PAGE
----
This school is set in a suburban setting which is about 20 miles east of the city of Pittsburgh. These students come from a 30 mile radius around the Pittsburgh area. All of the students were born and raised in this area of Western Pennsylvania. The students are middle class and have parents who work in the city of Pittsburgh and it's suburbs. The majority of the parents are employed in white-collar office jobs.
Topic Specific Characteristics
The students in this class are of average intelligence. Due to their hearing losses, they are slightly below average in their language development. They have a less than average vocabulary and exhibit some problems with articulation. This is why they usually spend part of their day out of the mainstream in the resource room.
Since most of these students have been dealing with hearing aids since they were small children, they should have an idea of what kinds of amplification are available to them. They should also be aware of the maintenance and care that should be taken of their hearing aids so that they can ensure maximum performance and amplification.
Due to the fact that the students are older, they may want to know about the different styles of hearing aids that are available to them. This information will allow them to make informed decisions concerning the style of amplification that they may choose in the future. Along with this, a quality hearing aid maintenance program should be reviewed and established.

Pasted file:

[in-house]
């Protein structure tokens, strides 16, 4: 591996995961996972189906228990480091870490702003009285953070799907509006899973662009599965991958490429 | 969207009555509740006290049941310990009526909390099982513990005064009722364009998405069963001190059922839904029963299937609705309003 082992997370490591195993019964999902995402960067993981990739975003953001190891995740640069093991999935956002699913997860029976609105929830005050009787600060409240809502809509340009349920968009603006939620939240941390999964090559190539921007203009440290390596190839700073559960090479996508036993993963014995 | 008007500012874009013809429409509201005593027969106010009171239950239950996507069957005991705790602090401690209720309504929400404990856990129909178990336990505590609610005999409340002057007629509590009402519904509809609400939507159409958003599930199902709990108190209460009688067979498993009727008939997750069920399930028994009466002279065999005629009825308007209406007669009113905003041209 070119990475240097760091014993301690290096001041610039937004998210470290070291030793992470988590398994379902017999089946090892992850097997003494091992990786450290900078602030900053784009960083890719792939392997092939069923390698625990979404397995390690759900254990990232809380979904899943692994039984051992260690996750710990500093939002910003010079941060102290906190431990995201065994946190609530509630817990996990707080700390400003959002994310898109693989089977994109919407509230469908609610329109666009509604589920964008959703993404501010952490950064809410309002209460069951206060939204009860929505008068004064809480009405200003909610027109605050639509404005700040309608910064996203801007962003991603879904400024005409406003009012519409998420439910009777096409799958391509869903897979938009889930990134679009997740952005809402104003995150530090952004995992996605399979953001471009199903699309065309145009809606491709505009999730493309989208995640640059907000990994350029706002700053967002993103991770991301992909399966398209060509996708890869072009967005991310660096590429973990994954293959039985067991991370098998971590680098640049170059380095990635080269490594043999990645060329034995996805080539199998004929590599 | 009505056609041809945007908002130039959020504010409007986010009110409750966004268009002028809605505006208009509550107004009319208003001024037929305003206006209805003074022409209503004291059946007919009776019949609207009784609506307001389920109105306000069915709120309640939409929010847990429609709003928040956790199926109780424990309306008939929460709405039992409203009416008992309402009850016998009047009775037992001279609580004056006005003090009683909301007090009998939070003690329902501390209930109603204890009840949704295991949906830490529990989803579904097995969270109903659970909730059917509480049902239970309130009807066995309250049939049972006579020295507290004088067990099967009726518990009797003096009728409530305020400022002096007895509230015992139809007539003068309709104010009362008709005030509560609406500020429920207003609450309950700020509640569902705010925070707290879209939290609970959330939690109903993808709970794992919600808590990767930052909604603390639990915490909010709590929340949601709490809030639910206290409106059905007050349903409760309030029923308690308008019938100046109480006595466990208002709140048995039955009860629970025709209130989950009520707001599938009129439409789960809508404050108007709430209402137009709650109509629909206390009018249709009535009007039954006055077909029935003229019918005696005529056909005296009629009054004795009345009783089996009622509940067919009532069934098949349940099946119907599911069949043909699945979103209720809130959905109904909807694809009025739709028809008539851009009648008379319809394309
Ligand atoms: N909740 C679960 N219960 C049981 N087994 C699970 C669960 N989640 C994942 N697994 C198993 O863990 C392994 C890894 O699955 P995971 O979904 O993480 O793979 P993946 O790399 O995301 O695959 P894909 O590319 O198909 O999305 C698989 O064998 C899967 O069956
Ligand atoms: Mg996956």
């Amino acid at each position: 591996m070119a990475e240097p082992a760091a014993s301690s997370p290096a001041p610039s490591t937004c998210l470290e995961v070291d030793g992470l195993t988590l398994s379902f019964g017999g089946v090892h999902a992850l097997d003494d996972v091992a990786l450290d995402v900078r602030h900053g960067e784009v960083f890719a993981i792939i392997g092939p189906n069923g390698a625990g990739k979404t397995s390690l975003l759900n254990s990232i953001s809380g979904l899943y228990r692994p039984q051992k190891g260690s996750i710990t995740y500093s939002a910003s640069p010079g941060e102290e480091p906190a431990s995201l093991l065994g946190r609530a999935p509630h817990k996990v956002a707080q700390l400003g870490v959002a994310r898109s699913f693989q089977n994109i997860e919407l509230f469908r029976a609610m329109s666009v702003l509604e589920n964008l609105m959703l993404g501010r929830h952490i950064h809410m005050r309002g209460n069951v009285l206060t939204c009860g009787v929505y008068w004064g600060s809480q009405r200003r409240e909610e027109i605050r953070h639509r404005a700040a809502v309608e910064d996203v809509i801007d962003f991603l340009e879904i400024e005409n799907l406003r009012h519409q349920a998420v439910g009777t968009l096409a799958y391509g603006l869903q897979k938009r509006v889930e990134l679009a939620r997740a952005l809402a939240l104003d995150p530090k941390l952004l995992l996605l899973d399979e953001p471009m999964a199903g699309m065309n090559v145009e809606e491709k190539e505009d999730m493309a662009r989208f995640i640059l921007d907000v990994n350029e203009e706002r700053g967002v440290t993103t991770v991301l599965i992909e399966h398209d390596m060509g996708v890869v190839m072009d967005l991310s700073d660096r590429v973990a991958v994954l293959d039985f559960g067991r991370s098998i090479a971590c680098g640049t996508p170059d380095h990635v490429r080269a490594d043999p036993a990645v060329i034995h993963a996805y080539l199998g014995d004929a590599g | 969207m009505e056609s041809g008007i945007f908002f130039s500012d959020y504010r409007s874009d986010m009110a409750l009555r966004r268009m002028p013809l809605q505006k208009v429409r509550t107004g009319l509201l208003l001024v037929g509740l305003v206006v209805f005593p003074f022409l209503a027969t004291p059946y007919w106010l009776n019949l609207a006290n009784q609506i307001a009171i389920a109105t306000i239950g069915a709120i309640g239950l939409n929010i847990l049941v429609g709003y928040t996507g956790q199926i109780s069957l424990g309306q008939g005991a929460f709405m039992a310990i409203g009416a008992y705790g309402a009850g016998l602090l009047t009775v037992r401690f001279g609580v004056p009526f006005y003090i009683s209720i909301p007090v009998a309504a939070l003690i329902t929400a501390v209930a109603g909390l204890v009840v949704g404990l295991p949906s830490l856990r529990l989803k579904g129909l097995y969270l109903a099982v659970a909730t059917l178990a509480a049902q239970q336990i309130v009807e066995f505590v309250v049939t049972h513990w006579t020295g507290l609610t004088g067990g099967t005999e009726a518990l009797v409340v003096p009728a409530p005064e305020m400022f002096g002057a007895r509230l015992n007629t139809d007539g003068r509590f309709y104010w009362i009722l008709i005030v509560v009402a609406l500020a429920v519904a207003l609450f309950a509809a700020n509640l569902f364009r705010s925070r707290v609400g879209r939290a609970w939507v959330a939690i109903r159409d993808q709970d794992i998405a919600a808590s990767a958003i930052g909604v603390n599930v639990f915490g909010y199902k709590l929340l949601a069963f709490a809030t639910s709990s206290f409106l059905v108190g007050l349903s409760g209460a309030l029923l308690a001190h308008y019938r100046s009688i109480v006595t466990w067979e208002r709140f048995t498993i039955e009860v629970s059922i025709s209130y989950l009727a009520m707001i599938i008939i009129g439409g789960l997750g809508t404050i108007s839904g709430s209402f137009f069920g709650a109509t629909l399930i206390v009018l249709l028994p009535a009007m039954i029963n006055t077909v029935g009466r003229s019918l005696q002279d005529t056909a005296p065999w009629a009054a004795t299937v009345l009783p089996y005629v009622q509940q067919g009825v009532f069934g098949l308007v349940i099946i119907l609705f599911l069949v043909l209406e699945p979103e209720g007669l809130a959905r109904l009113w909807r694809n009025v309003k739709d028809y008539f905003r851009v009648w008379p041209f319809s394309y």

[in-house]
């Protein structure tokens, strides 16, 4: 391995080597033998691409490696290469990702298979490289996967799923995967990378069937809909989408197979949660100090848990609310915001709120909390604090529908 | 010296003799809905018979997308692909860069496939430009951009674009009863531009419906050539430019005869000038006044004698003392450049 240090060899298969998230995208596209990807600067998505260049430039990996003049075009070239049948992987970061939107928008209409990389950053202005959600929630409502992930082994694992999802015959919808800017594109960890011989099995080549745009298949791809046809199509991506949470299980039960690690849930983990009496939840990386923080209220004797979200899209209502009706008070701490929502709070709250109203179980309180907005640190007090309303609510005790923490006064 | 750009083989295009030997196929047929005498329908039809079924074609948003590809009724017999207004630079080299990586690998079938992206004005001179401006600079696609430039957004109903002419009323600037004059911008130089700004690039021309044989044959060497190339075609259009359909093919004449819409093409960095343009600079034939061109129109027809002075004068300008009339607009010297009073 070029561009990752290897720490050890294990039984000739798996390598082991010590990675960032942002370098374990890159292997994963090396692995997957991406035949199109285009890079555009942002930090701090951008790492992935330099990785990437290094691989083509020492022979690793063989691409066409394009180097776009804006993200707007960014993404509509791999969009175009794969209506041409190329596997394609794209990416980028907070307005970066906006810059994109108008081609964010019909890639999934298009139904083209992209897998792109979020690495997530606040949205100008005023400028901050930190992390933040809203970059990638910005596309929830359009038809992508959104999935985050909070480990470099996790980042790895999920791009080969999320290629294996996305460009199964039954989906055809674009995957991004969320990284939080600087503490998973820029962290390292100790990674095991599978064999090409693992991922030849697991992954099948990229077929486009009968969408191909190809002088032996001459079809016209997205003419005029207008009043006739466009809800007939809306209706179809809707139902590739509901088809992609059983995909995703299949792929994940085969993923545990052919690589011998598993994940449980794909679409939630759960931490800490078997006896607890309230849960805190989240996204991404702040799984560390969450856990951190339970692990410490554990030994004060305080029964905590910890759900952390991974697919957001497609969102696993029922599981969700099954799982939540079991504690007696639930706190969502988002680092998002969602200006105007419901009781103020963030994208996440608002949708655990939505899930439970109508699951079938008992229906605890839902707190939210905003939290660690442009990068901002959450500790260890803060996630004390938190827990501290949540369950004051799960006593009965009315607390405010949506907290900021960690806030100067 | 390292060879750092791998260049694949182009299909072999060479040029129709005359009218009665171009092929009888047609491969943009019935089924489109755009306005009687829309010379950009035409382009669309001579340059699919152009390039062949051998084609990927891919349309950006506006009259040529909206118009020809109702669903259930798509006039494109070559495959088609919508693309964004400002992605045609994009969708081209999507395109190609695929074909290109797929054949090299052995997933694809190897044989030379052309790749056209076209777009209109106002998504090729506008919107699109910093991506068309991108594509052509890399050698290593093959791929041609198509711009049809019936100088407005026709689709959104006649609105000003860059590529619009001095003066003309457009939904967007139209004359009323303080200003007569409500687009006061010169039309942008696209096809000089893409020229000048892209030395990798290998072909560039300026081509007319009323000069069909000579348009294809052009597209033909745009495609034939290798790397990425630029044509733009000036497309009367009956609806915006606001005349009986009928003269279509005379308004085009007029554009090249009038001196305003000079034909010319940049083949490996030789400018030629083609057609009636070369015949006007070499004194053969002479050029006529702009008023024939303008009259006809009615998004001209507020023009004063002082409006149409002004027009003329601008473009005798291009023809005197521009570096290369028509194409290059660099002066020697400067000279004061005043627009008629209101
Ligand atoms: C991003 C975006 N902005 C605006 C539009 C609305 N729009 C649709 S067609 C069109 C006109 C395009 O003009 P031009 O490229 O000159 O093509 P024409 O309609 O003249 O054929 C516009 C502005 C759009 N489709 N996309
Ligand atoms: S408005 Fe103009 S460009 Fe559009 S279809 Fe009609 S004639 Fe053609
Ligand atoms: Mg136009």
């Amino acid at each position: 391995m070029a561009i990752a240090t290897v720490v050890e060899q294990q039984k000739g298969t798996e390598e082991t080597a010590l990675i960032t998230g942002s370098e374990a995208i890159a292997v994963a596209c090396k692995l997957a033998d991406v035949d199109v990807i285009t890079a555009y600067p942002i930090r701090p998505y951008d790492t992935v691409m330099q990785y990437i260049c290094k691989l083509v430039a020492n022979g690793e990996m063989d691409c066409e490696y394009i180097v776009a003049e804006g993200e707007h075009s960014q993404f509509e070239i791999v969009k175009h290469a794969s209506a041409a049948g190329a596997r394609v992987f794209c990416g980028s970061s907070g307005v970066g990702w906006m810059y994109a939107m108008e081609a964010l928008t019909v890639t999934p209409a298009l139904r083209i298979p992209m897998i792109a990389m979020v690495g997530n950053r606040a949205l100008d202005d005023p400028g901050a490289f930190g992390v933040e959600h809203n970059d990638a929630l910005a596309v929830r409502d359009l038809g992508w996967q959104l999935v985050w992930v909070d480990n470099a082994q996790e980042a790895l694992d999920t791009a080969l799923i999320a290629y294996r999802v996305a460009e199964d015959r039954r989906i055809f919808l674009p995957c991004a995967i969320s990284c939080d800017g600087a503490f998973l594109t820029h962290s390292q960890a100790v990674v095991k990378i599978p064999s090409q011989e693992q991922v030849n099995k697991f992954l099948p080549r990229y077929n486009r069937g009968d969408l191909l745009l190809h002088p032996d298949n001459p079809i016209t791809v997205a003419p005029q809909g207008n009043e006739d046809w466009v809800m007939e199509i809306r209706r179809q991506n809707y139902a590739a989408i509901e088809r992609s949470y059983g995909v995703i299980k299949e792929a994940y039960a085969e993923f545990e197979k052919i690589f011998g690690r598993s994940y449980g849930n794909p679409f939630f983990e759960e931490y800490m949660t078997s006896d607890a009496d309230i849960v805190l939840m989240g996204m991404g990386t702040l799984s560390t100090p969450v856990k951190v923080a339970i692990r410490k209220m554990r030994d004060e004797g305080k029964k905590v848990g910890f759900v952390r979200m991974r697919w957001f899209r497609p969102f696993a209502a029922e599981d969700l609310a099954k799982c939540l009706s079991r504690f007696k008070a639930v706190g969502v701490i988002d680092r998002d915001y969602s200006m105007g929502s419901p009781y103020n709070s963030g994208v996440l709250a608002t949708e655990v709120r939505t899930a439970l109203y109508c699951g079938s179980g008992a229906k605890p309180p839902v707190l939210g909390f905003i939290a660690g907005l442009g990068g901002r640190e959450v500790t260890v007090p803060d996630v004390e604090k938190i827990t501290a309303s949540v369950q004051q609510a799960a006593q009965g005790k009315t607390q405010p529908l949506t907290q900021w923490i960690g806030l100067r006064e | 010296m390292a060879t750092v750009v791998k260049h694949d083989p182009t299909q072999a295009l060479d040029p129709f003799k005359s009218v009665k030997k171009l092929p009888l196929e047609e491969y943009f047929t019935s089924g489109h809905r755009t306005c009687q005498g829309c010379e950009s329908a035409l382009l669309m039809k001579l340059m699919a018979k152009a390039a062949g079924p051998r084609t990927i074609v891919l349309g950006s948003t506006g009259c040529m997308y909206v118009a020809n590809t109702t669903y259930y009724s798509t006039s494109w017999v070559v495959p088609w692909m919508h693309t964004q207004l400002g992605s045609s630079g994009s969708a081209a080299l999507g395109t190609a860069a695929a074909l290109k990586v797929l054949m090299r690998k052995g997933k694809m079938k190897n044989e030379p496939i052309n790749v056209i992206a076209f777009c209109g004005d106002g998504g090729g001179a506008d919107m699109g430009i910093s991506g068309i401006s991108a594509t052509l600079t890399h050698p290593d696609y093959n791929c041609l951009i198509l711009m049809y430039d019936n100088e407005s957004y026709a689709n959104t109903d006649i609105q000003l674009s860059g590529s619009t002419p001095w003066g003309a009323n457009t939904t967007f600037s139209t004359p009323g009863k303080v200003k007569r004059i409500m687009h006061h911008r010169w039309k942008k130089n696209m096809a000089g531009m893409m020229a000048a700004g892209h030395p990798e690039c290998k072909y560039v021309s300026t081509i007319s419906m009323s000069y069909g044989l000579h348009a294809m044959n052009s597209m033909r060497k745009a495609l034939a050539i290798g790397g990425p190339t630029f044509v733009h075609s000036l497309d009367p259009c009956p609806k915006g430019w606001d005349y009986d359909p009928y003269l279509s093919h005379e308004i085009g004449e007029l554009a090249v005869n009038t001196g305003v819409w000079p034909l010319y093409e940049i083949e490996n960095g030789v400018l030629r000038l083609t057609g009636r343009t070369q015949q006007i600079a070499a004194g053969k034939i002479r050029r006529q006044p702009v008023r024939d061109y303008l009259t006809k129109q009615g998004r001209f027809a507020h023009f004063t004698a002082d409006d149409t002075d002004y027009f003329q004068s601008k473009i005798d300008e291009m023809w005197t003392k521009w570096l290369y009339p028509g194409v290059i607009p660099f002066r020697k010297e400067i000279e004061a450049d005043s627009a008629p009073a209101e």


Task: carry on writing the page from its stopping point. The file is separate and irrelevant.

The material will be presented through a lecture that will be guided by a Power Point Presentation. The presentation will have notes on each of the different styles of hearing aids, illustrations of each, and information on the ASHA Hearing Aid Maintenance Program. The students will get to participate in a hands-on activity to break up the lecture so that they do not get overwhelmed with the new material.
I. THE SIX MAJOR STYLES OF HEARING AIDS
1. BODY AID
-the oldest style of hearing aid
-this is the least popular style because of it's size
-has a lot of power
-controls are large, convenient for easy manipulation
-there is less feedback for people who are bedridden
-big and bulky
-there is no bilateral amplification
-the mic is located at the chest and this does not allow some sounds to travel directly into the
hearing aid for amplification.
2. BEHIND THE EAR AID (BTE)
-worn behind the ear
-the earmold is separate from the actual hearing aid
-the earmold is connected to the hearing aid by the tubing
-this style of hearing aid has about 20% of the market share
-offers a more powerful telecoil
-more output and gain than in smaller hearing aids
-direct auditory input is available because an auditory trainer can be directly attached to the
-especially good for children because as the ear grows, only the earmold needs to be changed
-increased flexibility: the settings can be changed if the hearing loss changes
-more noticeable than smaller hearing aids
-some people view these hearing aids to look "old fashioned"
-less secure so that smaller children may lose them
-a little difficult to put on and adjust
3. GLASSES AID
-attached to the bow on the frame of the glasses
-can increase the intensity of the sound if it is on the glasses